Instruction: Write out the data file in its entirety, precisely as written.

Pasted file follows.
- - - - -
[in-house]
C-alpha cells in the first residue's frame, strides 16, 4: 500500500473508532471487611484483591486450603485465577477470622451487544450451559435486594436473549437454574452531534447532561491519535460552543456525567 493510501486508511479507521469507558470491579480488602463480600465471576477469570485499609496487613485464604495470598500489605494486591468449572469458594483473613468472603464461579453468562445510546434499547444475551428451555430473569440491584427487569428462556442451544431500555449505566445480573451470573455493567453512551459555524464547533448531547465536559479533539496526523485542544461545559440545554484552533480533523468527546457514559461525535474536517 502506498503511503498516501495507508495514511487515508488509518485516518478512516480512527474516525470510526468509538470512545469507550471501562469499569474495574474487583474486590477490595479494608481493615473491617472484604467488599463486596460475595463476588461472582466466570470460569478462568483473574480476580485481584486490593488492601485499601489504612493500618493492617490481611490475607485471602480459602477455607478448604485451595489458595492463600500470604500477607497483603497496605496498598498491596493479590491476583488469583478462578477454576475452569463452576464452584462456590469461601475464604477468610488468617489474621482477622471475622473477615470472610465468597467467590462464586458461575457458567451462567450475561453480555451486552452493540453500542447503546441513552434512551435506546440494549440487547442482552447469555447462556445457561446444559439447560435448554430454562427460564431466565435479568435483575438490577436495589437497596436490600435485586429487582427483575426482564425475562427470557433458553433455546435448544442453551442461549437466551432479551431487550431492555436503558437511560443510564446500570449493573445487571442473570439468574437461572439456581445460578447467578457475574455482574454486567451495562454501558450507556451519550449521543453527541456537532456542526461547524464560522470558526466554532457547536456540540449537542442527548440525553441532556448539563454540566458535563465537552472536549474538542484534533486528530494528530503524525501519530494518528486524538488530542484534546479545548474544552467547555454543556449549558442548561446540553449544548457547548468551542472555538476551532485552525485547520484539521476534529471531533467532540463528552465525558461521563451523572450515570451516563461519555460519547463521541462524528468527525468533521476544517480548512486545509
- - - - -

[in-house]
C-alpha cells in the first residue's frame, strides 16, 4: 500500500473508532471487611484483591486450603485465577477470622451487544450451559435486594436473549437454574452531534447532561491519535460552543456525567 493510501486508511479507521469507558470491579480488602463480600465471576477469570485499609496487613485464604495470598500489605494486591468449572469458594483473613468472603464461579453468562445510546434499547444475551428451555430473569440491584427487569428462556442451544431500555449505566445480573451470573455493567453512551459555524464547533448531547465536559479533539496526523485542544461545559440545554484552533480533523468527546457514559461525535474536517 502506498503511503498516501495507508495514511487515508488509518485516518478512516480512527474516525470510526468509538470512545469507550471501562469499569474495574474487583474486590477490595479494608481493615473491617472484604467488599463486596460475595463476588461472582466466570470460569478462568483473574480476580485481584486490593488492601485499601489504612493500618493492617490481611490475607485471602480459602477455607478448604485451595489458595492463600500470604500477607497483603497496605496498598498491596493479590491476583488469583478462578477454576475452569463452576464452584462456590469461601475464604477468610488468617489474621482477622471475622473477615470472610465468597467467590462464586458461575457458567451462567450475561453480555451486552452493540453500542447503546441513552434512551435506546440494549440487547442482552447469555447462556445457561446444559439447560435448554430454562427460564431466565435479568435483575438490577436495589437497596436490600435485586429487582427483575426482564425475562427470557433458553433455546435448544442453551442461549437466551432479551431487550431492555436503558437511560443510564446500570449493573445487571442473570439468574437461572439456581445460578447467578457475574455482574454486567451495562454501558450507556451519550449521543453527541456537532456542526461547524464560522470558526466554532457547536456540540449537542442527548440525553441532556448539563454540566458535563465537552472536549474538542484534533486528530494528530503524525501519530494518528486524538488530542484534546479545548474544552467547555454543556449549558442548561446540553449544548457547548468551542472555538476551532485552525485547520484539521476534529471531533467532540463528552465525558461521563451523572450515570451516563461519555460519547463521541462524528468527525468533521476544517480548512486545509